07-24-2010, 05:57 PM
Prophet Muhammad (pbuh) - Kindness personifiedReply
Prophet Muhammad's nobility of character was of an immeasurably
higher level. It was part of his nature, issuing forth instinctively.
One of the companions of the Prophet (peace be upon him), Khubayb ibn Adiyy,
fell a prisoner in the hands of some unbelievers as a result of a wicked
trick. They took him to Makkah where they sold him to some of its chiefs who
were still nursing their grief after having suffered a heavy defeat in the
Battle of Badr, the first major military encounter between them and the
Muslims. They wanted to kill Khubayb in revenge of the killing of some of
their elders in that battle. When Khubayb was brought forward to be killed,
Abu Sufyan, the leader of the Quraysh, asked him: "Do you wish that Muhammad
were here in your place and we would kill him while you were safe among your
people?" Khubayb answered: "I would not wish to be safe among my people and
Muhammad (peace be upon him) having a thorn in his side." Abu Sufyan
remarked: "I have never seen anything like the love Muhammad's companions
feel for him."
Abu Sufyan was absolutely right: That love was unparalleled, unknown in
human history. Moreover, millions and millions of people across the 14
centuries of the history of Islam have felt that Prophet Muhammad was always
dearer to them than their own parents and children. They even loved him more
than they loved themselves. This is the mark of true faith. There is,
however, a great difference between love that is generated by faith and
strengthened by a study of the character of God's messenger, and love born
by personal experience of his character, and living through the great events
that marked the history of the early years of Islam and witnessing the
Prophet's reactions to these events.
Hadith : Prophet (pbuh) said "None of you becomes a believer until I am dearer to him than his children, his parents and all mankind." (as reported by Bukhari and Muslim) Some versions add: "his life, his wealth and his family"
When we study what the Prophet's companions experienced of his character we
realize that they saw a unique sort of nobility of character. Some people
may be noble, and they treat others with kindness and compassion. Still,
they will have their own turf, which they would not allow others to
encroach. Moreover, they will have their own circle of relatives and friends
whom they treat differently from other people.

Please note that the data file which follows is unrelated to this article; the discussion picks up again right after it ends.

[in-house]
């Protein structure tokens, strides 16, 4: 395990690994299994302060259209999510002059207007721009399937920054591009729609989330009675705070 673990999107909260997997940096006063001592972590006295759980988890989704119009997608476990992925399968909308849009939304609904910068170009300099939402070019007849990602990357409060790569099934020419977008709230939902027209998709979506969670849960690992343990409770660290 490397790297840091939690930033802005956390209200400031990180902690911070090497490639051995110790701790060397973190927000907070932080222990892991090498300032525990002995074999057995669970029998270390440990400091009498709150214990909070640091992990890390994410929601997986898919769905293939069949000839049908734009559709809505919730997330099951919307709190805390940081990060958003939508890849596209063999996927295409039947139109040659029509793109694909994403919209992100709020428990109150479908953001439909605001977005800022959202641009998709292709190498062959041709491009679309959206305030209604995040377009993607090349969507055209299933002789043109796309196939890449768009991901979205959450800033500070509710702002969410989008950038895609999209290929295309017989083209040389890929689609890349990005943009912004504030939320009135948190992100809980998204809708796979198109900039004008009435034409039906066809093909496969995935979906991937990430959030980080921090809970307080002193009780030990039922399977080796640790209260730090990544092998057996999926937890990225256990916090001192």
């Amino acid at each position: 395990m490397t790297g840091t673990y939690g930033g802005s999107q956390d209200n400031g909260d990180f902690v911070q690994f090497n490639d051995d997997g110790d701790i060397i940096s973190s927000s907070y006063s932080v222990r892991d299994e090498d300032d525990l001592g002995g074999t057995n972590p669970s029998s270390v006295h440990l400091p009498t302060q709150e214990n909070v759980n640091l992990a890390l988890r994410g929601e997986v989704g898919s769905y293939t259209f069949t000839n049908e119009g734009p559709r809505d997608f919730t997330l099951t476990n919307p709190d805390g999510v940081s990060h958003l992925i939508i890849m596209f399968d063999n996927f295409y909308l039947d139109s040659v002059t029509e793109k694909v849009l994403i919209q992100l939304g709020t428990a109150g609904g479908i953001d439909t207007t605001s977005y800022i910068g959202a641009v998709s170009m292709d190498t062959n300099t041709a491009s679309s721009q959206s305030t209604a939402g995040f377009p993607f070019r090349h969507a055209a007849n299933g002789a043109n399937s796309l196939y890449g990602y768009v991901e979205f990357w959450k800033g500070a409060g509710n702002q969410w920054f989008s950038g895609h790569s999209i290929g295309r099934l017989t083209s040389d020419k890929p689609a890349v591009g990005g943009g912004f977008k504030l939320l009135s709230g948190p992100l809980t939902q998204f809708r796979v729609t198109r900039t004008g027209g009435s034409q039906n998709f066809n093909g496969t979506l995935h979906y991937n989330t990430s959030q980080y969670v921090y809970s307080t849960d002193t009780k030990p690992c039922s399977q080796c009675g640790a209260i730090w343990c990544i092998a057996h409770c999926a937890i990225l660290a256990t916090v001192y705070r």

Prophet Muhammad's nobility of character was of an immeasurably higher
level. It was part of his nature, issuing forth instinctively. When faced
with a situation, he did not reflect on what would be the kinder, nobler or
more compassionate behavior; it came to him naturally. In all his relations
with people, particularly the weaker and more vulnerable elements in
society, he was the epitome of kindness. He keenly felt for them, tried to
console them when they encountered an adversity, and did his best to comfort
them. He never intentionally hurt anyone. He inquired after all his
companions, young and old. When he talked to anyone, regardless of that
person's position in society, his interlocutor felt a warm relation with the
Prophet. When the Prophet's companions talked to him, even the most humble
of them used to feel that the Prophet placed him above all others. He let
everyone talk to him as they wished, never interrupting them even if they
took a long time.
When he learned that a companion of his was ill, the Prophet went to visit
him at home and prayed for his recovery. He might pay social visits to his
companions. He would join them, sitting in the last vacant place. If anyone
came to see him at home or in the mosque, he would sit with his visitor
until he left, never giving a sign or an expression of his being busy or
having some important business. When anyone shook hands with him or held his
hand, he would not let go until that person did so. In fact, it is reported
that any maid could come to him and take him by the hand. He would go with
her anywhere in the market place until he had done for her whatever she
wanted. He would let her hold his hand until she was the one to let go.
He would answer an invitation, even by the poorest of his companions.
Whatever food was served, even the most modest, he would eat and express
thanks to God and to his host. Thus, no one felt distant from him at any
time. He was the epitome of warm friendship with all his companions.
- by Adil Salahi
(Adil Salahi is the author of Muhammad: Man and Prophet and one of the Editor of ArabNews)
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